The study based its conclusions on data from the UN and the OECD (Organisation for Economic Co-operation and Development) on greenhouse gas emissions per industry in all three countries.
The report comes as the group Momentum called on the UK's Labour Party to endorse a four-day work week.
"We welcome this attempt by Autonomy to grapple with the very real changes society will need to make in order to live within the limits of the planet," Emma Williams of the Four Day Week campaign said in a statement reported by The Independent. "In addition to improved well-being, enhanced gender equality and increased productivity, addressing climate change is another compelling reason we should all be working less."
Supporters of the idea linked it to calls in the U.S. and Europe for a Green New Deal that would decarbonize the economy while promoting equality and well-being.
"This new paper from Autonomy is a thought experiment that should give policymakers, activists and campaigners more ballast to make the case that a Green New Deal is absolutely necessary," Common Wealth think tank Director Mat Lawrence told The Independent. "The link between working time and GHG (greenhouse gas) emissions has been proved by a number of studies. Using OECD data and relating it to our carbon budget, Autonomy have taken the step to show what that link means in terms of our working weeks."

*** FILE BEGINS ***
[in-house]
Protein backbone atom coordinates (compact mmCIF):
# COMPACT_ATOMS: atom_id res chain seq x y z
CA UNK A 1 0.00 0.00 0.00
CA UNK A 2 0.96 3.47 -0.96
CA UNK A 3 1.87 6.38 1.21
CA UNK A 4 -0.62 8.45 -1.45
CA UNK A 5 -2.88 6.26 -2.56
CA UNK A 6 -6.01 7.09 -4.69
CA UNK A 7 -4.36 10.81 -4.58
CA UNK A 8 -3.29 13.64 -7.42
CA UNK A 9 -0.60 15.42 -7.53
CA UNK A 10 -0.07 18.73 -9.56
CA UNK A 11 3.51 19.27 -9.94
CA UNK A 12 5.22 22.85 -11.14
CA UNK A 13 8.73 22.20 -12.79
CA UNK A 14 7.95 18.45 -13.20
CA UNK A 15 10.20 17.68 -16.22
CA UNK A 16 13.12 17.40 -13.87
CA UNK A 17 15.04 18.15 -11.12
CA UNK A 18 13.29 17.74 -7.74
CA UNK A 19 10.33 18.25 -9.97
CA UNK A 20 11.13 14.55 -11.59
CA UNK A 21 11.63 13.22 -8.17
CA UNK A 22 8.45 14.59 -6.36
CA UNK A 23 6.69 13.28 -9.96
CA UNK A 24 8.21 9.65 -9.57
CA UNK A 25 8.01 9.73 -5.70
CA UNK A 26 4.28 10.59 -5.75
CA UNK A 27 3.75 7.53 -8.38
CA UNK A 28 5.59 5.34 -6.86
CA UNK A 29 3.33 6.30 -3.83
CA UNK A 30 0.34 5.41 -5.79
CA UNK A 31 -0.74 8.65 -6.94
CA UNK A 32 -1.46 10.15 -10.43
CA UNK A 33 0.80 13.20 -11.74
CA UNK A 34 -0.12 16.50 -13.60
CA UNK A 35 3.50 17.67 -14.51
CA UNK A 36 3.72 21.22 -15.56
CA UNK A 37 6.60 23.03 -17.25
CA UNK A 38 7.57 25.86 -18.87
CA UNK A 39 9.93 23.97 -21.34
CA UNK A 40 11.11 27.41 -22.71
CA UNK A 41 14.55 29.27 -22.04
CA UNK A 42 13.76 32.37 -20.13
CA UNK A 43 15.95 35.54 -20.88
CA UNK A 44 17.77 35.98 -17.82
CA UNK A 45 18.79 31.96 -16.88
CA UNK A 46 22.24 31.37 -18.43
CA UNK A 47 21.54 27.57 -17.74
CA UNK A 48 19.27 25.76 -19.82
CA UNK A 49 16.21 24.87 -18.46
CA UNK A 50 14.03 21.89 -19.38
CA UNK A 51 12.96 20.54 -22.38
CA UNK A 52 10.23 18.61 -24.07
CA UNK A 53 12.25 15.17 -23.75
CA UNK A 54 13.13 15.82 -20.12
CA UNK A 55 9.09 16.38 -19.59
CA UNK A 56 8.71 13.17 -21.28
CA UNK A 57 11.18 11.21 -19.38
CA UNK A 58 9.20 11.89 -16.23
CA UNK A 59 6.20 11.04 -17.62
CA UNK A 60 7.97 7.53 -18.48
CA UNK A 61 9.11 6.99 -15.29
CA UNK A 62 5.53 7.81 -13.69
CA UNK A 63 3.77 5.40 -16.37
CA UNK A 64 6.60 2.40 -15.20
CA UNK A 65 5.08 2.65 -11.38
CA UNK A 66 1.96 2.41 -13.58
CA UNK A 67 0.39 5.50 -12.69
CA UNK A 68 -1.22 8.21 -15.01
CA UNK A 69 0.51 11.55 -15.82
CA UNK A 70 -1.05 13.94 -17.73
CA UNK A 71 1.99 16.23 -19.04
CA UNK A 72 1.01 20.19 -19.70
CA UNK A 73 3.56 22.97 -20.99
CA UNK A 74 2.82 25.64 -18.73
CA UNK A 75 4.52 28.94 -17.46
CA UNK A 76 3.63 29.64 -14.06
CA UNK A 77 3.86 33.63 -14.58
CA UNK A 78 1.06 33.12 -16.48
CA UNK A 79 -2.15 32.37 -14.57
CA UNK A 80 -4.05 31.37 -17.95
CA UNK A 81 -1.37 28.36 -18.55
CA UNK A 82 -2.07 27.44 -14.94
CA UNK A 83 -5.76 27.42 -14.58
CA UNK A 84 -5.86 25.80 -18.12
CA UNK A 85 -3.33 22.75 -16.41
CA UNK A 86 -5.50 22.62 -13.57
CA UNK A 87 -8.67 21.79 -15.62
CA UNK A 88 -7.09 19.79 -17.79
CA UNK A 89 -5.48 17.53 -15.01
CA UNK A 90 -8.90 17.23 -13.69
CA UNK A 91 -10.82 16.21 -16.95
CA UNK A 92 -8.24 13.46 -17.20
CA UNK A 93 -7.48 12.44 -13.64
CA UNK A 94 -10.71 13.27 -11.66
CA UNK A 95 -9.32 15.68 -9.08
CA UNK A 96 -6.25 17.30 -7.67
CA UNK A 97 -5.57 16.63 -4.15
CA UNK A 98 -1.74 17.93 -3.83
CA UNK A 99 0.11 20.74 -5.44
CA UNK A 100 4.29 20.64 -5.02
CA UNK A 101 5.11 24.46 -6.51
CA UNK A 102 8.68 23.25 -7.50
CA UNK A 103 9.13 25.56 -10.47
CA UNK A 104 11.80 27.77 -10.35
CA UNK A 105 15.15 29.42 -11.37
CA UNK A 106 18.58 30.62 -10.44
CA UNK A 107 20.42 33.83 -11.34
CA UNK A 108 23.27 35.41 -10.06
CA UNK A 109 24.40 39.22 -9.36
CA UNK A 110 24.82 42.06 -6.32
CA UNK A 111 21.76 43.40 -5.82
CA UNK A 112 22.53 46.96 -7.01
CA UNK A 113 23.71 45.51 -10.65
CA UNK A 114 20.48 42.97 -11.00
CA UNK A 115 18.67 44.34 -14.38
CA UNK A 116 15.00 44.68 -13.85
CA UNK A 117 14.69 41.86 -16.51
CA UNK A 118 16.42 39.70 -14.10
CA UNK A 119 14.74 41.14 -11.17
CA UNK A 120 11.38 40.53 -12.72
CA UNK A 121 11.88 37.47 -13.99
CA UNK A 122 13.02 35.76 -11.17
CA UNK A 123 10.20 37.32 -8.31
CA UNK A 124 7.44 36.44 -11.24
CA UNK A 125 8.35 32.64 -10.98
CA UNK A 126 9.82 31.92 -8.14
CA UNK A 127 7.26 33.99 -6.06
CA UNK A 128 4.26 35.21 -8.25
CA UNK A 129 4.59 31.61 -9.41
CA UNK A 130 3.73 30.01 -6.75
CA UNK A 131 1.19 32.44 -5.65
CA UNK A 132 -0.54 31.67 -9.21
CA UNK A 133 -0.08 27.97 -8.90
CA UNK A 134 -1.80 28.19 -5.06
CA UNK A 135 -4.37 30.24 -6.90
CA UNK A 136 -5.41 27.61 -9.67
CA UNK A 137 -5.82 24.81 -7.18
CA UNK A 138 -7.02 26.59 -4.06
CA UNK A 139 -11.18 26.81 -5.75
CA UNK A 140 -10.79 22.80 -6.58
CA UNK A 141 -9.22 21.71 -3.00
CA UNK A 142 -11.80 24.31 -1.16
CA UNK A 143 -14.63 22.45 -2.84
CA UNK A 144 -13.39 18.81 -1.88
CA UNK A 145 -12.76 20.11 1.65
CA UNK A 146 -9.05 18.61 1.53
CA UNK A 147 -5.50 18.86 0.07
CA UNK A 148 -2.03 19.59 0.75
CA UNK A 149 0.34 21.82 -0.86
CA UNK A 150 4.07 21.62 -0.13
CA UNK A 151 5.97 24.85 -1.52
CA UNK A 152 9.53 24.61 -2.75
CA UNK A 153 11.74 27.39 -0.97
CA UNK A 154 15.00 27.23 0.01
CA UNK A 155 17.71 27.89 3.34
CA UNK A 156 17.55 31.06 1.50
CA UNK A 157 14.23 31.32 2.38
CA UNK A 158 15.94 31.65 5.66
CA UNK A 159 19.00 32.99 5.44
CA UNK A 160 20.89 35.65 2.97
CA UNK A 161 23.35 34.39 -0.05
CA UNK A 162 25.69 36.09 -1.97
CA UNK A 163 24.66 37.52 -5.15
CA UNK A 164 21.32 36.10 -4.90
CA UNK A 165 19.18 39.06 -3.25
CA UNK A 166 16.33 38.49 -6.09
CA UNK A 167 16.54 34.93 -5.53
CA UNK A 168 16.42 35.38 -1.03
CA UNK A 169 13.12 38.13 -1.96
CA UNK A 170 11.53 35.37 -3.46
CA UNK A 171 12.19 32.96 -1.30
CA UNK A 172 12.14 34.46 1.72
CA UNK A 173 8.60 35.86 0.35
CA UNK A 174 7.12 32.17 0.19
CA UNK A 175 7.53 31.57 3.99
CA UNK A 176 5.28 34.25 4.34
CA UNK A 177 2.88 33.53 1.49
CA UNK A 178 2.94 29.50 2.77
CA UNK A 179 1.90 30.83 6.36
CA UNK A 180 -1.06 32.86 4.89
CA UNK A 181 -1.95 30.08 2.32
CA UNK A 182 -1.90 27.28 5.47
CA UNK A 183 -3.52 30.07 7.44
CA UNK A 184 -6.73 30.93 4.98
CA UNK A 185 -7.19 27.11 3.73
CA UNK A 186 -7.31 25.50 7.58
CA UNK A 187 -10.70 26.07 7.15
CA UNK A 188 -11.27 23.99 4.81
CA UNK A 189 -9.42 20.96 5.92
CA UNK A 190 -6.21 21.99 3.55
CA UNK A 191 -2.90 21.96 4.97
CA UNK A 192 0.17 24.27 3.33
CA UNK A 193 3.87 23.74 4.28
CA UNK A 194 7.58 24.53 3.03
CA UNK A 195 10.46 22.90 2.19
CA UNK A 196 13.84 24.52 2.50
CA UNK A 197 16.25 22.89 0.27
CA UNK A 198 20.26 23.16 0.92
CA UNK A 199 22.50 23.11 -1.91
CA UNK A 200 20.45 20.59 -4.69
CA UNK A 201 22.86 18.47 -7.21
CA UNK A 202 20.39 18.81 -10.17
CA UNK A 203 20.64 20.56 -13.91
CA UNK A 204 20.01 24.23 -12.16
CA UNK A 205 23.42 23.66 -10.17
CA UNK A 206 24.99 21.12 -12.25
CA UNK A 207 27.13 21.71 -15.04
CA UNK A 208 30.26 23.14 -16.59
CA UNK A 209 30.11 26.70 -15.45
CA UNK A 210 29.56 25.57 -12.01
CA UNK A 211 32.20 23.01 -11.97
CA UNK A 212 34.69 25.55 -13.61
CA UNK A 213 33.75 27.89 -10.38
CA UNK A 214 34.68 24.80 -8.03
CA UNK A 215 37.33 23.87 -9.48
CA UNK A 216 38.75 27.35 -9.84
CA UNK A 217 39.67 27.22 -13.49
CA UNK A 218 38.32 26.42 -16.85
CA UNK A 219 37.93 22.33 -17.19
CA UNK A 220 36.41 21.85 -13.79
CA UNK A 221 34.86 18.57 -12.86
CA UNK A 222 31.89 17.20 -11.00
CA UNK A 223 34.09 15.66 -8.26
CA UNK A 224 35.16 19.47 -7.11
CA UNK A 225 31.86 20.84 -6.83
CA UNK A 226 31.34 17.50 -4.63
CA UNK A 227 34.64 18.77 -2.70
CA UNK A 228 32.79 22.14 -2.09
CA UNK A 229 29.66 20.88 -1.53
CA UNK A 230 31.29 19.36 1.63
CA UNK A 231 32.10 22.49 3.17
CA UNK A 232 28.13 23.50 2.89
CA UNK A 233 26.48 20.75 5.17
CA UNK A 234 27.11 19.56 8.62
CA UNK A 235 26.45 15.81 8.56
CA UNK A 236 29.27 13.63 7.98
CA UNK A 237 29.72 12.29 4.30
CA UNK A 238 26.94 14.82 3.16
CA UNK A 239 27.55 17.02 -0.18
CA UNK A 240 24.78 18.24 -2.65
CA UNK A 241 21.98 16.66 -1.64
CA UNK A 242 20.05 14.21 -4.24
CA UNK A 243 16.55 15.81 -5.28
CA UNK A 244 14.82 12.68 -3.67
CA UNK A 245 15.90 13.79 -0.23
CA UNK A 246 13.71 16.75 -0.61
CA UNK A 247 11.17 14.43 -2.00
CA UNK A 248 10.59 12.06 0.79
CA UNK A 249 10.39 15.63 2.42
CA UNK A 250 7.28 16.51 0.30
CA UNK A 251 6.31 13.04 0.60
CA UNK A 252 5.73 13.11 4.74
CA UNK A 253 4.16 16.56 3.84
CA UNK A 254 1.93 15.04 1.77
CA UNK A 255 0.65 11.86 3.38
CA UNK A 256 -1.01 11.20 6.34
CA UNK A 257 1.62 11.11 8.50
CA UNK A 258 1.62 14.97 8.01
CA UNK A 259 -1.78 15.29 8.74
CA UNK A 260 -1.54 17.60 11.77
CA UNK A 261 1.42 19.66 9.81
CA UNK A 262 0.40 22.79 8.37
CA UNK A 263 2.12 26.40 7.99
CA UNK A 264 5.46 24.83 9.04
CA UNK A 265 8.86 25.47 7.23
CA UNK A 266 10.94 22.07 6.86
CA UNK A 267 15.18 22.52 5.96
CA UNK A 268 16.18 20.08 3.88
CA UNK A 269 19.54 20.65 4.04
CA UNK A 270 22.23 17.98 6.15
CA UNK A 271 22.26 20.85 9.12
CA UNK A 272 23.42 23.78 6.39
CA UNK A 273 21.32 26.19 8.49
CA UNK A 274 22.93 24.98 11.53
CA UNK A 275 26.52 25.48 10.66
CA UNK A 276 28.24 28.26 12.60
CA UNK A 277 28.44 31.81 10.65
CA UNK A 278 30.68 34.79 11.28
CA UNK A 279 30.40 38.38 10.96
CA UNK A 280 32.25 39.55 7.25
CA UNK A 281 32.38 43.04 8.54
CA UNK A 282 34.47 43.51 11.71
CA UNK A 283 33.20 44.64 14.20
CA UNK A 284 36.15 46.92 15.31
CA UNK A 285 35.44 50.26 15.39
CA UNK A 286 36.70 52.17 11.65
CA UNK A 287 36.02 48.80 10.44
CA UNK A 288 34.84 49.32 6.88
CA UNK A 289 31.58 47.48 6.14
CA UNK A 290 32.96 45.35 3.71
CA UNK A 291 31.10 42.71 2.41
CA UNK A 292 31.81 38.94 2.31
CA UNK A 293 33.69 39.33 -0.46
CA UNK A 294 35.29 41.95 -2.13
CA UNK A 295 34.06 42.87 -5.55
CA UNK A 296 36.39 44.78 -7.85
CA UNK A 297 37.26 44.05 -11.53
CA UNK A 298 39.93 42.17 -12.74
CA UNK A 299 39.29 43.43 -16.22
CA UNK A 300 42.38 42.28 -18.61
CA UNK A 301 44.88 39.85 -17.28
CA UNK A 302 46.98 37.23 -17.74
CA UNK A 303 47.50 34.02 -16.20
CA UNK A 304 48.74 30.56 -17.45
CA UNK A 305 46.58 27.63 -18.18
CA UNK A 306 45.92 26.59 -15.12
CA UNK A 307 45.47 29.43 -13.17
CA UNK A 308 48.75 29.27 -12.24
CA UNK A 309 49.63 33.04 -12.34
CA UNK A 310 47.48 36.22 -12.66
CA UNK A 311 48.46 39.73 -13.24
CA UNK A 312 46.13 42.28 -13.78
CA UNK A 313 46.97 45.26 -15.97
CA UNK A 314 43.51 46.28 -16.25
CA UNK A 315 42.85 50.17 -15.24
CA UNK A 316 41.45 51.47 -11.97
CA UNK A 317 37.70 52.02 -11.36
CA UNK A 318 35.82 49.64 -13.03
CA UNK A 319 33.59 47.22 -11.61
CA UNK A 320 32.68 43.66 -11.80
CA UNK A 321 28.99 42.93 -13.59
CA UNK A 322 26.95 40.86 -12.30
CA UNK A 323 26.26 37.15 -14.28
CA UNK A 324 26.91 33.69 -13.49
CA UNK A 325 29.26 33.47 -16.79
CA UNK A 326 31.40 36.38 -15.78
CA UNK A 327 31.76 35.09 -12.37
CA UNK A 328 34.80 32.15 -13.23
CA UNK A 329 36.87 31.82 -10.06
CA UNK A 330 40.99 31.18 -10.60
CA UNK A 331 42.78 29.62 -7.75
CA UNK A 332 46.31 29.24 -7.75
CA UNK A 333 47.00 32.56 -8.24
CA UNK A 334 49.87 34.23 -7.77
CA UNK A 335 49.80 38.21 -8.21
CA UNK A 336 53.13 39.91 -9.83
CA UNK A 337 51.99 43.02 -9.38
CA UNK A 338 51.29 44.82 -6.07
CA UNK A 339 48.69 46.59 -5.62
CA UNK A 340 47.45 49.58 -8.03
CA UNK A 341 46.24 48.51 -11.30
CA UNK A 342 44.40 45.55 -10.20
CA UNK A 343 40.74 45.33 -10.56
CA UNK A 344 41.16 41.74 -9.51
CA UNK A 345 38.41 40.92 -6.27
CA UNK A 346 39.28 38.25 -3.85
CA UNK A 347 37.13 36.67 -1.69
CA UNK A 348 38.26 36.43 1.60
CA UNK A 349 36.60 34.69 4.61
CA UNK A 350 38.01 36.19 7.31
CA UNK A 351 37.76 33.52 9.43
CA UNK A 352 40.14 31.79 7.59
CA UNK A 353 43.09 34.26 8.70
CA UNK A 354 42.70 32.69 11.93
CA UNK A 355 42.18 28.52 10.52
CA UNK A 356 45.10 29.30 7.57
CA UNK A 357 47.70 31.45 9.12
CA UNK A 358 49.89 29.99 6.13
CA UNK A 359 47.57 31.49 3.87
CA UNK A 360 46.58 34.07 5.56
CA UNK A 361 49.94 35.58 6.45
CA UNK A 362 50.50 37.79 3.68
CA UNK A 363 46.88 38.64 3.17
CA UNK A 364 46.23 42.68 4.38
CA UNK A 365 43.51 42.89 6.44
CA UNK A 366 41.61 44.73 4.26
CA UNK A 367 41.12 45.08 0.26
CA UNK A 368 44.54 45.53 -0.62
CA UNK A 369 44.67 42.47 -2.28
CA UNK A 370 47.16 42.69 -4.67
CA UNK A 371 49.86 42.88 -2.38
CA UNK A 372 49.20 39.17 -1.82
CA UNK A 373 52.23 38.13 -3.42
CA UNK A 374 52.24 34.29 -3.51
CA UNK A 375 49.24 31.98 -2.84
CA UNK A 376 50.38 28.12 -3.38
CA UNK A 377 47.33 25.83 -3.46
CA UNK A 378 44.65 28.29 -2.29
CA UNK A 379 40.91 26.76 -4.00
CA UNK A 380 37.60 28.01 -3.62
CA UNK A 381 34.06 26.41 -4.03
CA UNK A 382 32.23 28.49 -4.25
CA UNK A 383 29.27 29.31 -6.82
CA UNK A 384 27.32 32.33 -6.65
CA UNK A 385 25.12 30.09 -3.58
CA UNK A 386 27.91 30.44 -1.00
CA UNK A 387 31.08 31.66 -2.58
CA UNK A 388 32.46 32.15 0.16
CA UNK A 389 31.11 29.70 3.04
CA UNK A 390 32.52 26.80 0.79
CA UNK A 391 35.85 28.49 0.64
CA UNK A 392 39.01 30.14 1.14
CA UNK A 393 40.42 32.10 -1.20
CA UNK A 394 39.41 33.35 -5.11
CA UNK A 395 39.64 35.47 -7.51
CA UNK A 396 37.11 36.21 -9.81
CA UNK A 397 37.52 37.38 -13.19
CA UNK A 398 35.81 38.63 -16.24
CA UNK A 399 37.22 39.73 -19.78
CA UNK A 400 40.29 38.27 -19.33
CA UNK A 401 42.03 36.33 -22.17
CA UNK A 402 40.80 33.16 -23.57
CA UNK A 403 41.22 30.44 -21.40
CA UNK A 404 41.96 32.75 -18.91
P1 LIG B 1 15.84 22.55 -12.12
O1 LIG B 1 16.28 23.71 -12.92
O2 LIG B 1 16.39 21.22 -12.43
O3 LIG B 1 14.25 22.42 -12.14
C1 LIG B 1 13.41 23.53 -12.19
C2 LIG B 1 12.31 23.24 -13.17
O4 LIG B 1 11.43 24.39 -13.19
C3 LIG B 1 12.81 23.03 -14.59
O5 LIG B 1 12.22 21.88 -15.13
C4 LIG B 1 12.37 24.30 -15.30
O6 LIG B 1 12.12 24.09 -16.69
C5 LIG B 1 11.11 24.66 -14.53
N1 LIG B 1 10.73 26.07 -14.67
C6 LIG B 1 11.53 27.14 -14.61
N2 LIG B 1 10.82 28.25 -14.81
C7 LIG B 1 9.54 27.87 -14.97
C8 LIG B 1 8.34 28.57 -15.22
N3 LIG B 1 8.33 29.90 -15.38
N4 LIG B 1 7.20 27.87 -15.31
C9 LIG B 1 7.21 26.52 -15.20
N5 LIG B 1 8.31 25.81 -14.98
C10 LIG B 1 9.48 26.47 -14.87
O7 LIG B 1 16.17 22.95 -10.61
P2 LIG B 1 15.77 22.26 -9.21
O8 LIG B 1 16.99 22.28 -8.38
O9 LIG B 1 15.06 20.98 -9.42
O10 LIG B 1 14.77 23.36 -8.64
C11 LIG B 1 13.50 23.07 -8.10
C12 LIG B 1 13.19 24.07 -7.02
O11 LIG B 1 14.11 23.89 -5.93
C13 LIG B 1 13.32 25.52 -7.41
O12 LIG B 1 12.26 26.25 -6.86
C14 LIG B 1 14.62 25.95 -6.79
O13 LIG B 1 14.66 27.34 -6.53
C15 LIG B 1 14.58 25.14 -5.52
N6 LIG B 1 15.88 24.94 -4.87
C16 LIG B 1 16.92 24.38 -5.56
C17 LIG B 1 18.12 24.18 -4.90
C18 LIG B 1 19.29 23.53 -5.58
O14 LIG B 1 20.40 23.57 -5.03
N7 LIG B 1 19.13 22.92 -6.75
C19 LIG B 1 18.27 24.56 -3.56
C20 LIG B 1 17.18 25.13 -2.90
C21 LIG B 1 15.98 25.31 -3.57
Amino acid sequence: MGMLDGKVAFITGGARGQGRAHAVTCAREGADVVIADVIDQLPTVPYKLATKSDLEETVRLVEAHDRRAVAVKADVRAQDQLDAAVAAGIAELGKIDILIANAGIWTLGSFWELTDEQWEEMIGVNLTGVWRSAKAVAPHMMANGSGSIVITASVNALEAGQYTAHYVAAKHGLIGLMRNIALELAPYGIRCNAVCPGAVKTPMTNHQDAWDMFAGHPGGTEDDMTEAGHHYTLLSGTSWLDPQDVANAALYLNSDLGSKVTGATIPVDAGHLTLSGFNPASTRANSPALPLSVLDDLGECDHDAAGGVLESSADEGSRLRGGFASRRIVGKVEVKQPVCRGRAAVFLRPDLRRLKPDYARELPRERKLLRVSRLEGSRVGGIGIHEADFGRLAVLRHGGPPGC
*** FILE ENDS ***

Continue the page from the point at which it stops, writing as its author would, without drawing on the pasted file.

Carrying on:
Stronge also linked his report to calls for a Green New Deal.
"Becoming a green, sustainable society will require a number of strategies – a shorter working week being just one of them," he said, according to The Guardian. "This paper and the other nascent research in the field should give us plenty of food for thought when we consider how urgent a Green New Deal is and what it should look like."
- Reduced Work Hours as a Means of Slowing Climate Change ›
- How working less could solve all our problems. Really. | ›
- Needed: A shorter work week – People's World ›